UNITAR Hosts Seminar on Virtual and Augmented Reality (VR/AR) For Sustainable Development
14 June 2018, New York City, USA – The United Nations Office of Information and Communication Technology (OICT) and United Nations Institute for Training and Research (UNITAR) hosted a morning seminar that welcomed attendees to the subject of virtual and augmented reality and its applications to sustainable development goals. After opening remarks from Pelayo Alvarez from UNITAR and Jorge Martinez Navarrete from OICT, the speakers each introduced the audience to their areas of expertise.
The first speaker was Ms. Anna Therese Day, co-founder of Forth Studio, who introduced 360 degree video as a developing medium with a new method of storytelling. People can see entire spaces across the globe, an opportunity that allows for better reporting, mostly with respect to war, as viewers can experience conflict zones firsthand without even leaving their homes. Ms. Day explained that virtual reality (VR) video has brought about a nexus between journalism, NGOs, and documentary filmmaking, remedying reporters’ struggles to remove bias in order to deliver firsthand experience. Many world leaders have not been present in war zones and witnessed the impact of the policies they enact, and this poses a new and exciting opportunity.
The next speaker, Ms. Vassiliki Khonsari, co-founder of INKStory, defined the differences between immersive virtual reality and interactive virtual reality, saying the first allows a viewer to perceive they are within a created space while the latter gives participants agency within the immersive world so they can make their own ethical and moral choices that carry potential implications. She went on to discuss interactive virtual reality with respect to the use of video gaming as an interactive mode of storytelling. Ms. Khonsari sought to use the profound cultural impact of the video game to democratize the communication of experience, so she created multiple entertainment experiences that convey an authentic perspective. For example, Hero is a multisensory interactive experience in which the viewer is dropped in Syria and can walk freely through the streets and interact with characters, allowing him or her to choose their own actions and experience the results.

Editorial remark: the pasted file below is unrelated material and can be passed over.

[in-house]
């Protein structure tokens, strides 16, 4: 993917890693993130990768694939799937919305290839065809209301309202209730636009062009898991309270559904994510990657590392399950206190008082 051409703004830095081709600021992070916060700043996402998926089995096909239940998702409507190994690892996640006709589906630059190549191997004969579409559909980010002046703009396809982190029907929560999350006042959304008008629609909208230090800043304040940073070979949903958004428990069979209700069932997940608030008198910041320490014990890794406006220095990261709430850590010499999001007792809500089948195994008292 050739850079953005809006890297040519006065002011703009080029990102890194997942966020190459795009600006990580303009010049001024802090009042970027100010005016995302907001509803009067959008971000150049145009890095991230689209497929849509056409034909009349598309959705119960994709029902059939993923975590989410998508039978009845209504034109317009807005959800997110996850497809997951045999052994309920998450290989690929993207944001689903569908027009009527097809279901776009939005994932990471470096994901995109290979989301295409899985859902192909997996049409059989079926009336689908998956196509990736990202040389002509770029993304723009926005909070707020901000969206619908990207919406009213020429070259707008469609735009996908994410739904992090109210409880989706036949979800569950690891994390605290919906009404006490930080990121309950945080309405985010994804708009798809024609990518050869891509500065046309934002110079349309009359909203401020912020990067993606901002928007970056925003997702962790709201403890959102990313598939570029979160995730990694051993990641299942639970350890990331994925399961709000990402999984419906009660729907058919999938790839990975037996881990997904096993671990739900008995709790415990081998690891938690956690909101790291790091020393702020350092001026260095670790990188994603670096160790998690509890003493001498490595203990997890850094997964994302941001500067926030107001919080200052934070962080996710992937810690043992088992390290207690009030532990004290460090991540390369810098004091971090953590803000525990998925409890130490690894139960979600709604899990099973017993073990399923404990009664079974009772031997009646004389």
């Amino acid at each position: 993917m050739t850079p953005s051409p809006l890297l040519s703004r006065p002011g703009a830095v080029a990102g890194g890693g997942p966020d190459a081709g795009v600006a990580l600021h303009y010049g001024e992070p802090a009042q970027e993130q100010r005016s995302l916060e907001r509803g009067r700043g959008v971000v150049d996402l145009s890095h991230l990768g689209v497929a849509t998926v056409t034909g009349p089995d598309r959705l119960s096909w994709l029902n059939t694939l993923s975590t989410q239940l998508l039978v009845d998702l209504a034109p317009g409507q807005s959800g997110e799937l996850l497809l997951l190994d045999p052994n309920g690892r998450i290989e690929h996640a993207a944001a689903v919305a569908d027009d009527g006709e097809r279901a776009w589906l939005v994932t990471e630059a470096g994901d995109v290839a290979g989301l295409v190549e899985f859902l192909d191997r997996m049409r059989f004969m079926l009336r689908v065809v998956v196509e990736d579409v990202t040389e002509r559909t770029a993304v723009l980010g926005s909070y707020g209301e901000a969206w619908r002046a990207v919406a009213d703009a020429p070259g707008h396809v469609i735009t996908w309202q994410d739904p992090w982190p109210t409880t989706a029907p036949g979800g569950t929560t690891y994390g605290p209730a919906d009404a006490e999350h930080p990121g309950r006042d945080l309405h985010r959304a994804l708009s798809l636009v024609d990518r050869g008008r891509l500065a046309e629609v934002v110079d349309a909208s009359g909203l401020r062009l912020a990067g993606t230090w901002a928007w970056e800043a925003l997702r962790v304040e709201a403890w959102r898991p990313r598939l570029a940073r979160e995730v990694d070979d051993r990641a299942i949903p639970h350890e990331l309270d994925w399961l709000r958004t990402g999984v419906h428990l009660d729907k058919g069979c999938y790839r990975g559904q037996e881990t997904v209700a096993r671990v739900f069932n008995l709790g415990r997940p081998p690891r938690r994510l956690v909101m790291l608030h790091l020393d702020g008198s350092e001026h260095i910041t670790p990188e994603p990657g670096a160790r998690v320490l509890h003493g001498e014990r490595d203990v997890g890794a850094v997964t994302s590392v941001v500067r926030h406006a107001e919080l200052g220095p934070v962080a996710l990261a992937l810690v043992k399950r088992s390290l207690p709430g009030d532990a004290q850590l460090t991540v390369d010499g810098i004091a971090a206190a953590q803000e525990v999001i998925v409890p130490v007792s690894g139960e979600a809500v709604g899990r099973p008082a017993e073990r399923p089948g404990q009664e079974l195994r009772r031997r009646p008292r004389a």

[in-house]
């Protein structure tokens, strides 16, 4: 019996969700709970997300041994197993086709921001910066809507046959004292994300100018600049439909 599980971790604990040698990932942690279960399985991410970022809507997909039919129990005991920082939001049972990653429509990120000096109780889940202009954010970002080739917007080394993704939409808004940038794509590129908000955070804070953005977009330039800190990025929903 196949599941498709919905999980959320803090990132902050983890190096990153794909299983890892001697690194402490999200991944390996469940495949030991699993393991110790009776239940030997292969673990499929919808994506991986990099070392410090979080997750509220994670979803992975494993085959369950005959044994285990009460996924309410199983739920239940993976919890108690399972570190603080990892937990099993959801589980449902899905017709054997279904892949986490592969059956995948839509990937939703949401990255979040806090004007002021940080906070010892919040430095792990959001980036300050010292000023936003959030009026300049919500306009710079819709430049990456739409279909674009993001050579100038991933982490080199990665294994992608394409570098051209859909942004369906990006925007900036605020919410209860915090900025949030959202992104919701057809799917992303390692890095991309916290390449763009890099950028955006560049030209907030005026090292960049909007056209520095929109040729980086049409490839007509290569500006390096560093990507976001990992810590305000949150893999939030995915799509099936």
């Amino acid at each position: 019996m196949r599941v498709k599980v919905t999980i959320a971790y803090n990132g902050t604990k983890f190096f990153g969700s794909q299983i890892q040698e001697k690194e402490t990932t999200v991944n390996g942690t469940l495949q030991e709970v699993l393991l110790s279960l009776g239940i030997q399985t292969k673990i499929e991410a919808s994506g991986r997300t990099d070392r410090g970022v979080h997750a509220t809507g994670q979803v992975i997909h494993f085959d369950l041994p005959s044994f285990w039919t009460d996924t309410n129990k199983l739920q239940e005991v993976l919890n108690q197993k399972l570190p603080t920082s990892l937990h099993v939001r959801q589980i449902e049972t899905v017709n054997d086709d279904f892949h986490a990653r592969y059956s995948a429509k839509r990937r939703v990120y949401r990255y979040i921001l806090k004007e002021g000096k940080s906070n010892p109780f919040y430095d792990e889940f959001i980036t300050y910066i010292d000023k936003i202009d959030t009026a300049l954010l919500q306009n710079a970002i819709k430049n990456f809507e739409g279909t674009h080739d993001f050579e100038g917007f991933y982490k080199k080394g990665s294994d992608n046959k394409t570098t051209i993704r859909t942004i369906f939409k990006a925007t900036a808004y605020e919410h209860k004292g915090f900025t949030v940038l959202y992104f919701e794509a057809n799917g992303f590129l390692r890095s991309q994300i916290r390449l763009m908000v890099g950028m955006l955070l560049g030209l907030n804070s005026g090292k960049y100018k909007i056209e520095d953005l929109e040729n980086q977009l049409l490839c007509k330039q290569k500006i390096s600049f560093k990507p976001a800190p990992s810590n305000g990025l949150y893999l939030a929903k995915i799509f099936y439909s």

Mr. Mark Skwarek, CEO of Semblance Augmented Reality and Director of NYU’s Mobile Augmented Reality Lab, discussed Augmented Reality as the anchoring of a visual experience in the natural physical world. Mr. Skwarek explained the possibilities for Augmented Reality as well as Diminished Reality and said that both have the potential to paint a different picture of the world, removing military structures from photographs and replacing them with images of peace.
The final speaker was Ms. Debra Anderson, co-founder of Datavized Technologies, introduced web-based VR as access to the three-dimensional world without needing to buy all the associated gadgets. Ms. Anderson said that the problem is the real world is in three dimensions, but for decades the world has been locked behind two-dimensional screens. Now, WebVR gives access to VR devices in a web browser, gaining everyone entry into the world of VR. Ms. Anderson’s perspective strongly emphasized the importance of data. In her opinion, VR has the opportunity to illustrate important relevant data in comprehensible ways. For example, a three-dimensional image of haze enveloping the Earth conveying the growing issue of pollution, and VR provides an emotional experience in witnessing this data in a way that numbers cannot.
At the end of the seminar, participants had the opportunity at the end of the seminar to try VR goggles for themselves. This informative seminar challenged attendees to think about the ways in which the world can be improved through virtual expansion into the third and fourth dimensions.
Image 1: Mr. Pelayo Alvarez introduces Mr. Jorge Martinez Navarrete
Image 2: The panelists address questions from participants
Image 3: Ms. Debra Anderson discusses web-based virtual reality